After reading "Apple in 1998: Retreat or Focus?" in TidBITS 416, Scott Coats offers some background on how Apple hired people to maintain Macs in at least some major retail stores: "Apple for years subcontracted responsibility for maintaining the Performa line (Sears, CompUSA, etc.) to AAPRs (Apple Authorized Product Reps) who were hired and trained by ADIA, a temp agency. Hiring was done over the phone by asking such minimal questions as 'How do you check to see how much RAM a Mac has?' The training consisted of a three-ring binder of outdated sales materials and a subscription to the Apple MailBox program. With absolutely no incentive to keep up to date, there was little reason to believe that the field reps were doing so. As a participant in the program, I can assure you that the training received and level of supervision were dismal at best. AAPRs were paid a flat $15 per stop, regardless of the time spent at the store. For Apple to farm out the representation of their product was negligent and no doubt contributed to the hard feelings between retailers and Apple."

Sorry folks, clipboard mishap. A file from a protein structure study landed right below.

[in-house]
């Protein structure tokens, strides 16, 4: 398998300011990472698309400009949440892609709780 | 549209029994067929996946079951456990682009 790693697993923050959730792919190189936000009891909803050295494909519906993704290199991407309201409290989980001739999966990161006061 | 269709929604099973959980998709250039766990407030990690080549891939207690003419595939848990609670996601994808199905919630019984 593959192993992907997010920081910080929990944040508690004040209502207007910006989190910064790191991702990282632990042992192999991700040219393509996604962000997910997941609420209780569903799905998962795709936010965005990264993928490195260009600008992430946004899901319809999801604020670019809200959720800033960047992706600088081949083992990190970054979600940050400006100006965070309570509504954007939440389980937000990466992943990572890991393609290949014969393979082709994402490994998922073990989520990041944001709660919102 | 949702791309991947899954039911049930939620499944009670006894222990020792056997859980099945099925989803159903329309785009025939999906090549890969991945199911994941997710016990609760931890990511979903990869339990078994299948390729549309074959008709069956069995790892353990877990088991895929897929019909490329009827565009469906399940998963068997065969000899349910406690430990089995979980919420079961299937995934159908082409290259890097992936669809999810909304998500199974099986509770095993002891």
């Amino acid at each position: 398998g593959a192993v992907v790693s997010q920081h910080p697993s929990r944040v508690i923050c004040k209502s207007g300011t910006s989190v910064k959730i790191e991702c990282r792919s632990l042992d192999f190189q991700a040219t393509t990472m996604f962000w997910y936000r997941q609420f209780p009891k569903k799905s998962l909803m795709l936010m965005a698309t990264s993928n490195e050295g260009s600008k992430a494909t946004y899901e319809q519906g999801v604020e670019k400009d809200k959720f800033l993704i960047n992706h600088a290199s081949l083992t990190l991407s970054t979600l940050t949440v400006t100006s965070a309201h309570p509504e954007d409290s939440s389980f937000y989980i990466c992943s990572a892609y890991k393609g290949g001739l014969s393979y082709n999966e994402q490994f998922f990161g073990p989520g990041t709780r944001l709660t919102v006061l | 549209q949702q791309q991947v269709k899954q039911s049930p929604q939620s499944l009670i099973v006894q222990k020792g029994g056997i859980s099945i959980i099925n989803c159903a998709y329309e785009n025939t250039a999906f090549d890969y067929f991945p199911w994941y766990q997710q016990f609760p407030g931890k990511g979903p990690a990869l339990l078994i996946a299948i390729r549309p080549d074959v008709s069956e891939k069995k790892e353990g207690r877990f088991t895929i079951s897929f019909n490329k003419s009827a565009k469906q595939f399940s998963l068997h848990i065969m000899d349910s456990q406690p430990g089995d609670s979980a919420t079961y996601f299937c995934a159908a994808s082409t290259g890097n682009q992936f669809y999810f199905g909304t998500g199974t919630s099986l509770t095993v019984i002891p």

Is it a Unicode Font?
To determine if your font is Unicode-compliant, with all its characters coded and mapped correctly, choose the Font in any program (or in Font Book, set the preview area to Custom (Preview > Custom), and type Option-Shift-2.
If you get a euro character (a sort of uppercase C with two horizontal lines through its midsection), it's 99.9 percent certain the font is Unicode-compliant. If you get a graphic character that's gray rounded-rectangle frame with a euro character inside it, the font is definitely not Unicode-compliant. (The fact that the image has a euro sign in it is only coincidental: it's the image used for any missing currency sign.)
This assumes that you're using U.S. input keyboard, which is a little ironic when the euro symbol is the test. With the British keyboard, for instance, Option-2 produces the euro symbol if it's part of the font.
- Apple in 1998: Retreat or Focus? (09 Feb 98)